Bank watchdogs are mulling changes to deposit insurance schemes after a string of lenders failed. Yet one of the most promising fixes has little to do with insurance, or even deposits. Forcing more U.S. banks to fund more of their loans and investments by issuing long-term debt, and relatively less with deposits, could offer an extra layer of protection for customers. The only question is who shoulders the cost of the extra safety.
Globally systemic U.S. megabanks, like Jamie Dimon’s JPMorgan, already issue oodles of loss-absorbing bonds – a product of post-2008 regulations designed to end government bailouts. Yet unlike in Europe, where even small lenders fund themselves with this class of debt, the vast majority of U.S. players don’t have to. That’s a problem for depositors, since long-term debt acts as a buffer for customers too.
It works thus: if the asset side of a bank’s balance sheet shrinks – say because loans or securities it holds fall in value – the liability side of the balance sheet must get crunched too by the same amount. First to take the hit is equity. Once that has been vaporized, any unsecured debt the bank has issued will be next. And if even that isn’t enough, depositors not covered by government insurance schemes are in line for the chop, giving them an incentive to rip out their money if they sense danger.
Something like that happened at Silicon Valley Bank, First Republic and Signature Bank, the three lenders that failed in March and April. The trio had respectable capital ratios of about 8.5% of assets on average at the end of 2022, including common equity and preferred stock. The extra layer of protection from loss-absorbing debt, however, was almost non-existent. Compare that with behemoths JPMorgan and Bank of America, whose customers are shielded by a giant slab of long-term borrowings, which would get wiped out before deposits in a crisis.
The difference helps to explain why it was so expensive for the Federal Deposit Insurance Corporation, which backstops U.S. bank accounts, to wind the three lenders down. The agency chaired by Martin Gruenberg has tallied the total cost at $31.5 billion – a chunky 6% of combined assets. Partly in response to that thwack, Gruenberg and several U.S. lawmakers floated various options for extending deposit insurance beyond the current $250,000 limit, which might help to make bank runs less frequent.
Forcing the issuance of more long-term bank debt could make them cheaper too. Imagine that SVB, First Republic and Signature had loss-absorbing debt equivalent to 4.5% of their total assets – roughly the required threshold for globally systemic lenders. In this scenario, assuming the bondholders got wiped out completely, the overall losses to the FDIC would have been roughly halved to about $15 billion.
The FDIC and other agencies are already considering introducing long-term debt requirements for banks with more than $100 billion of assets, Gruenberg said in a recent speech. Doing so could swell the number of lenders compelled to issue loss-absorbing bonds to about 30, from eight now. It would make it a lot less risky for Gruenberg and Congress to expand deposit insurance, since future hits would be lower.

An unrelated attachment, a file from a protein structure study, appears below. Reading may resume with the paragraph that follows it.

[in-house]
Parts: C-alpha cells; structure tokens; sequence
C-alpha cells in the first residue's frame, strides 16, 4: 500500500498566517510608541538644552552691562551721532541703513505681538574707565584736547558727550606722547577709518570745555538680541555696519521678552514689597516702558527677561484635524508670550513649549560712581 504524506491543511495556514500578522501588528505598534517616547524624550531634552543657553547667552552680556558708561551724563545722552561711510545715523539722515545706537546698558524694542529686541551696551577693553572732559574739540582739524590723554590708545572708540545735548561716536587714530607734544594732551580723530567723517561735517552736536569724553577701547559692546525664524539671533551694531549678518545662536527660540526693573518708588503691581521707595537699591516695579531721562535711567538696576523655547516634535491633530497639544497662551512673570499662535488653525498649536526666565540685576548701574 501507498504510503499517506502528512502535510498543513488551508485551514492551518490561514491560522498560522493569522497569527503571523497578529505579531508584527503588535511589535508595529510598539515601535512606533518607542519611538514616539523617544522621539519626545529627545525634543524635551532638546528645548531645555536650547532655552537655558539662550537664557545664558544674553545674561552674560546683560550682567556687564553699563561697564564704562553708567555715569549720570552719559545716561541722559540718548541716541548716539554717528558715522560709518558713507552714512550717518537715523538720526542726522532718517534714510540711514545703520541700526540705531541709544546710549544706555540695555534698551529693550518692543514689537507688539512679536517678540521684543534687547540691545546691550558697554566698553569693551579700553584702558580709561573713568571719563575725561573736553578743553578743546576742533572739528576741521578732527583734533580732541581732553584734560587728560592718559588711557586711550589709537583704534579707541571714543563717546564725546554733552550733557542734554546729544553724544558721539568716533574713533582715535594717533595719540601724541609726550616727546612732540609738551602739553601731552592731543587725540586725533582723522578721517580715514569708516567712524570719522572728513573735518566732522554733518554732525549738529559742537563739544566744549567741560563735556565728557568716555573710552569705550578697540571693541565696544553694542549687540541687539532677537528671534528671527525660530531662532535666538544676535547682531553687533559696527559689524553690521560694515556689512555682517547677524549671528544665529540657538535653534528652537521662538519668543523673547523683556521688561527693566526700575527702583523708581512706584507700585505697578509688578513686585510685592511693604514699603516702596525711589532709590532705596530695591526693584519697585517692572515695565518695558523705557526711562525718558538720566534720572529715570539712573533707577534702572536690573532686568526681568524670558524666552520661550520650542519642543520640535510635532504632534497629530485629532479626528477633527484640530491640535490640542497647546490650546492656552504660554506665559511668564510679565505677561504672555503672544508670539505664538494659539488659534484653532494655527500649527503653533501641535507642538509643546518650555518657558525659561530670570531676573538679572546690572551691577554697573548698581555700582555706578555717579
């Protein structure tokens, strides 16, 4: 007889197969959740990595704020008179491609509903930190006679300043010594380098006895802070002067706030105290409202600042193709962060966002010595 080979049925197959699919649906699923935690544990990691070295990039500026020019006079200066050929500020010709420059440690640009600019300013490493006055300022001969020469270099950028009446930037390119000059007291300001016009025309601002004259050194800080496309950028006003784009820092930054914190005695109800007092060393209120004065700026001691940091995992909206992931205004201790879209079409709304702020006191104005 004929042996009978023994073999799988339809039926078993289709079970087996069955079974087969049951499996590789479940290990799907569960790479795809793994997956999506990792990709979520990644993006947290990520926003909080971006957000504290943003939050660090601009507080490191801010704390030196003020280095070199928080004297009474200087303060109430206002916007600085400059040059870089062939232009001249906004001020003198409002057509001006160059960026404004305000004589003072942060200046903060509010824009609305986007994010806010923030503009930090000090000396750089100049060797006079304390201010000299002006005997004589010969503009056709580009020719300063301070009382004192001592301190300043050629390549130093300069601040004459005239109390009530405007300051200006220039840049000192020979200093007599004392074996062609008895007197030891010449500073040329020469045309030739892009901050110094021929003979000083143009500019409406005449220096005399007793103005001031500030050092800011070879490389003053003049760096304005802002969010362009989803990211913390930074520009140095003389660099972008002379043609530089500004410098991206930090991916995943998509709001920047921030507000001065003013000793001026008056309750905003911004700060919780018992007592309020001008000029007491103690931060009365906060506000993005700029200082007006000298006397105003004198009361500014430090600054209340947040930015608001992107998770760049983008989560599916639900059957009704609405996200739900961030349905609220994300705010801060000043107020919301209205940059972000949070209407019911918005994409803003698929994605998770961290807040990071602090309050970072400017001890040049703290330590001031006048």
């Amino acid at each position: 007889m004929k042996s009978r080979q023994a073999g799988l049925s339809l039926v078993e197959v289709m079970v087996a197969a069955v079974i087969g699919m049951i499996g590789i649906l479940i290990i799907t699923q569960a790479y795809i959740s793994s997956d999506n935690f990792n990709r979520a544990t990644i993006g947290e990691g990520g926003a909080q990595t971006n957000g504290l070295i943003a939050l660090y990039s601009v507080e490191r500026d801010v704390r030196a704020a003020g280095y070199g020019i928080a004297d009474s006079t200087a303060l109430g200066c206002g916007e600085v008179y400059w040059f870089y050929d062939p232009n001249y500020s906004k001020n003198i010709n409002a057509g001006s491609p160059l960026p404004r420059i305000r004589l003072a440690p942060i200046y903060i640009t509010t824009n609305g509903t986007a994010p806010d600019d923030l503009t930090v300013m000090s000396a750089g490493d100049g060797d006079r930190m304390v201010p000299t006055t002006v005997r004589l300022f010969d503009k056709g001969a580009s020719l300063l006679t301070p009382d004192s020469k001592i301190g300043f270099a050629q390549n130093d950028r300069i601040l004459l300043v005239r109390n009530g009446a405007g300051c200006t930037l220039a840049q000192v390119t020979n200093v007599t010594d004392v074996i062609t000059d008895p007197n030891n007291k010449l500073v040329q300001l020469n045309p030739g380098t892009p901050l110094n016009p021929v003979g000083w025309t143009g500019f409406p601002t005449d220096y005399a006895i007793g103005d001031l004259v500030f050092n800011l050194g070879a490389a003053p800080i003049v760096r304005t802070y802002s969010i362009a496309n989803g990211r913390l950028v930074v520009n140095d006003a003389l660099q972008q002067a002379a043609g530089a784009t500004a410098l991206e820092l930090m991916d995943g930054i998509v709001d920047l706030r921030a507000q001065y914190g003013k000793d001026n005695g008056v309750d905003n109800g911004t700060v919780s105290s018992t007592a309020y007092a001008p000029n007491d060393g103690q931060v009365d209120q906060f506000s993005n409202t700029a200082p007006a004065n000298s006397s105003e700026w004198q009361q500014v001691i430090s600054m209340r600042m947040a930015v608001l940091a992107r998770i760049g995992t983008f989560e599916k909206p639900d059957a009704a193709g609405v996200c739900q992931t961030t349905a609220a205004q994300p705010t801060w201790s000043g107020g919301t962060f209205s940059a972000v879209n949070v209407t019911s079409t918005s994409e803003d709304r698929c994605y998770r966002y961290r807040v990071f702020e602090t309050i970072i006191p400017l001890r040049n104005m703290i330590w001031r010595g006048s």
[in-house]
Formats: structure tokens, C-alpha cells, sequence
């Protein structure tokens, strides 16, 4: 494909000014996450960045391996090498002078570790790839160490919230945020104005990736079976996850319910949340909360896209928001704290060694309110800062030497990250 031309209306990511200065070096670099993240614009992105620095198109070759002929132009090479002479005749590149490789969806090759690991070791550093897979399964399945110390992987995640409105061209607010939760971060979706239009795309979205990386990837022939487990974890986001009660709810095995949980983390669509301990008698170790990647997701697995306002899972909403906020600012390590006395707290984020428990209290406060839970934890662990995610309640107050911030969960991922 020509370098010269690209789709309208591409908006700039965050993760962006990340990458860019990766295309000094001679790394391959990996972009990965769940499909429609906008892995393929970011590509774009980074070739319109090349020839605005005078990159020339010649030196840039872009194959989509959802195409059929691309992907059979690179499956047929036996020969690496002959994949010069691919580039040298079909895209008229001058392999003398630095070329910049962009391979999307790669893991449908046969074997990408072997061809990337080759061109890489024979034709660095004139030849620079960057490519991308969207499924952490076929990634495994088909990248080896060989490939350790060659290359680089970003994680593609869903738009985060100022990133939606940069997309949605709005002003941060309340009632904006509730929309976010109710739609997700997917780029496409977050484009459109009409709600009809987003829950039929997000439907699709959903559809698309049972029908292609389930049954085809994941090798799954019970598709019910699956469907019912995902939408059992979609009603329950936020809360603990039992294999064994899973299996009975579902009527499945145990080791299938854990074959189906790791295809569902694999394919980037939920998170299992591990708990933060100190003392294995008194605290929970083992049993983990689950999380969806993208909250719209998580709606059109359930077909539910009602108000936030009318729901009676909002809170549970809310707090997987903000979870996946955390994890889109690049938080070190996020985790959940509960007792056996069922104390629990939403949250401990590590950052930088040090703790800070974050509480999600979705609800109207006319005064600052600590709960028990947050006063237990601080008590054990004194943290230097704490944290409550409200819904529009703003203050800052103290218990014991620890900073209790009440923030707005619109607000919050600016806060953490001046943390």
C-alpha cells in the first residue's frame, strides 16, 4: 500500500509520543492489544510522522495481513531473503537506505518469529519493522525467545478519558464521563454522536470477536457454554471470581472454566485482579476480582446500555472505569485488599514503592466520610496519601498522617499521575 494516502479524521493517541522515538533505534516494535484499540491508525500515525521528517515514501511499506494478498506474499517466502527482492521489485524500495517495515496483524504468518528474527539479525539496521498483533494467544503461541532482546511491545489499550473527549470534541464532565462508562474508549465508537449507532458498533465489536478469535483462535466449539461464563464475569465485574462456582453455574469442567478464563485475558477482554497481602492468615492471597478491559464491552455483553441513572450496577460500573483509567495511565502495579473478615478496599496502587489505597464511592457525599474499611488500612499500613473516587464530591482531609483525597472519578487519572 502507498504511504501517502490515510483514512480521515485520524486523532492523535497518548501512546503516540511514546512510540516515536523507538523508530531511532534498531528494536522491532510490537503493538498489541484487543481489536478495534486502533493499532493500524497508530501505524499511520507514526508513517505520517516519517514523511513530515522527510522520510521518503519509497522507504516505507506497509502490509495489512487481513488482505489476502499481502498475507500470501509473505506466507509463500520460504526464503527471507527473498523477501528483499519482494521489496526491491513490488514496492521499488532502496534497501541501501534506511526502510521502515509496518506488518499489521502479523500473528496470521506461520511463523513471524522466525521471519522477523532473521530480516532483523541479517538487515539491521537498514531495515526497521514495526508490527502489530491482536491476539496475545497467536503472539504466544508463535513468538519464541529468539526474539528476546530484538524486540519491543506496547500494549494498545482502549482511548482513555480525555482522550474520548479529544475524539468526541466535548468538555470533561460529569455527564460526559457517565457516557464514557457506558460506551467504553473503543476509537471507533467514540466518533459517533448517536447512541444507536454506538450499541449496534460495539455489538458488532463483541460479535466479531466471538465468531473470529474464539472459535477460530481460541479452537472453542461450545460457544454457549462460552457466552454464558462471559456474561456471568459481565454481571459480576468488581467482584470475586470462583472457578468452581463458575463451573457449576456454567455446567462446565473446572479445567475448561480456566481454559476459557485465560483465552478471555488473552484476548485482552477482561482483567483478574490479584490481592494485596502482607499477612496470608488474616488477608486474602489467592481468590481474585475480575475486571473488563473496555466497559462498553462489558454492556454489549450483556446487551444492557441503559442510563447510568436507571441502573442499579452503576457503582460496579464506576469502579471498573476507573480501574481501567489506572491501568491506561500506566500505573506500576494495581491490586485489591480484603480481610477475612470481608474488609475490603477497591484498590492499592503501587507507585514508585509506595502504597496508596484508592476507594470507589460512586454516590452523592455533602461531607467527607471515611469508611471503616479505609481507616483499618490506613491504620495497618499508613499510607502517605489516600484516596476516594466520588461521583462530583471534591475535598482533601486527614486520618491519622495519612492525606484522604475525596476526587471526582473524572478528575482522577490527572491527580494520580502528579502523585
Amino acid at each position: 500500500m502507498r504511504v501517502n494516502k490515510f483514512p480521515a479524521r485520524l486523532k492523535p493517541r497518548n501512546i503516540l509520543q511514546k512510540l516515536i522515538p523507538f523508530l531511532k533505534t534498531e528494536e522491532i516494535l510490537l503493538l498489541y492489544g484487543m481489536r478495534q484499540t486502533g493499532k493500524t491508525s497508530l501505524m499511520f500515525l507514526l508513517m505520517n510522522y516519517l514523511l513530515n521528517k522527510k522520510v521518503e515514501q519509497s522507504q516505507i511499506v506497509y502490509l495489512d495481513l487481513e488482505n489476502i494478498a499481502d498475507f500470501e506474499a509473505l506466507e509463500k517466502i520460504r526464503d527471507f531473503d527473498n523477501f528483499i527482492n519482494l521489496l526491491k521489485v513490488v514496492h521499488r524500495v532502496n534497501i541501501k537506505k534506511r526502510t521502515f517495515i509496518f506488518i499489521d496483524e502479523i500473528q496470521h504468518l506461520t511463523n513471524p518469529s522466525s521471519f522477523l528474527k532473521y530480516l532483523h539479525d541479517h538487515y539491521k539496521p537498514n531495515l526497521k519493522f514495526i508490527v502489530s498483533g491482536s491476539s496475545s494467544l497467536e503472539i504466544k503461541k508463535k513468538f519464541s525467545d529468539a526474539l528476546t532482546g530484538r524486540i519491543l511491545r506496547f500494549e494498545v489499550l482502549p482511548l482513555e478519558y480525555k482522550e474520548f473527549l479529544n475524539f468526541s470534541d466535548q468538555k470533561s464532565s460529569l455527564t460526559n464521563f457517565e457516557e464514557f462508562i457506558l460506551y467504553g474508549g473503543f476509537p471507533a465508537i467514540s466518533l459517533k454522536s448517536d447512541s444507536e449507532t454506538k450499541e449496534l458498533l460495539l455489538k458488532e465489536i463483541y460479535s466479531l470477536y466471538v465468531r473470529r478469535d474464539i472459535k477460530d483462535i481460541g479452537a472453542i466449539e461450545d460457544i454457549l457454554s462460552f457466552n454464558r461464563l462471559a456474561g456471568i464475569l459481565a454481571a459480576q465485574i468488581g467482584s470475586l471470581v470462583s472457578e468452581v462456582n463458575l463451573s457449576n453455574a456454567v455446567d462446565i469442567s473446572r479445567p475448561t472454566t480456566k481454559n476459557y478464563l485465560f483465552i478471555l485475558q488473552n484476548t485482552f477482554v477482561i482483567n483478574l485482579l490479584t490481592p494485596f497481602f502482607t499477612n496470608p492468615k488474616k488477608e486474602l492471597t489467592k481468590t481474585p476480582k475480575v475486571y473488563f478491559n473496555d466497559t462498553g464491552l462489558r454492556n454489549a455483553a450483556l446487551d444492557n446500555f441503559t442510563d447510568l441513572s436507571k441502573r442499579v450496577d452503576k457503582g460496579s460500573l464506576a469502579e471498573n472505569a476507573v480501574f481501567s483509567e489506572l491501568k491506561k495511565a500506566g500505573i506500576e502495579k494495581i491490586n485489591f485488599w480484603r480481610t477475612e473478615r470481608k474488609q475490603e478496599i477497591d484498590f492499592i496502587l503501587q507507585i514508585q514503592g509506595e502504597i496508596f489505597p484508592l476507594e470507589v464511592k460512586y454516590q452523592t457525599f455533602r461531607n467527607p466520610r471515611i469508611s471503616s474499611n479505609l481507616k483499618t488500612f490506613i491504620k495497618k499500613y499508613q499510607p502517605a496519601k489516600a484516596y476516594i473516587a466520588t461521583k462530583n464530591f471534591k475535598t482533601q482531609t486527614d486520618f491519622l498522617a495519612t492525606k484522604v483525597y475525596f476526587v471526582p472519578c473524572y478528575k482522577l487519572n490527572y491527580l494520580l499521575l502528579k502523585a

There’s an argument for going even further, forcing even smaller lenders to issue debt too. True, that wouldn’t work for the thousands of tiny American banks that would struggle to find a market for their bonds, and which can mostly fail without causing a systemic crisis. But for those 130-ish banks above, say, $10 billion in assets, being able to raise debt at a reasonable price in the capital markets is a pretty good test of being able to demonstrate a viable business model. Having a more extensive market for mid-sized banks’ debt could thus stop the weakest ones from growing, easing the risk of moral hazard that stems from deposit insurance.
The trickier part is figuring out who ultimately bears the cost of loss-absorbing debt. If a bank fails, it’s obvious: the bondholders get wiped out or converted to equity. But they ought to seek compensation for this risk from the outset by charging the bank more interest. In that case, the burden would really be passed on to shareholders through lower returns, or customers through pricier loans and other fees.
That shouldn’t deter the regulatory agencies from pushing ahead. Someone has to pay for a safer banking system. Shareholders and customers already fund deposit backstops through periodic bills from the FDIC, such as the $15.8 billion it is now charging lenders for the protection offered to uninsured customers at SVB and Signature. Relying more on loss-absorbing debt could make such giant ad-hoc bills less likely in the future.
Banks in the United States with more than $100 billion in assets may have to issue loss-absorbing long-term debt to increase protection for depositors in case of failure, Federal Deposit Insurance Corporation Chair Martin Gruenberg said on May 18. Speaking to the Senate’s Committee on Banking, Housing, and Urban Affairs, Gruenberg said that an added debt buffer would have protected uninsured depositors in recent banking failures. The FDIC has estimated that it will take a combined $31.5 billion hit from the collapse of Silicon Valley Bank, First Republic Bank and Signature Bank.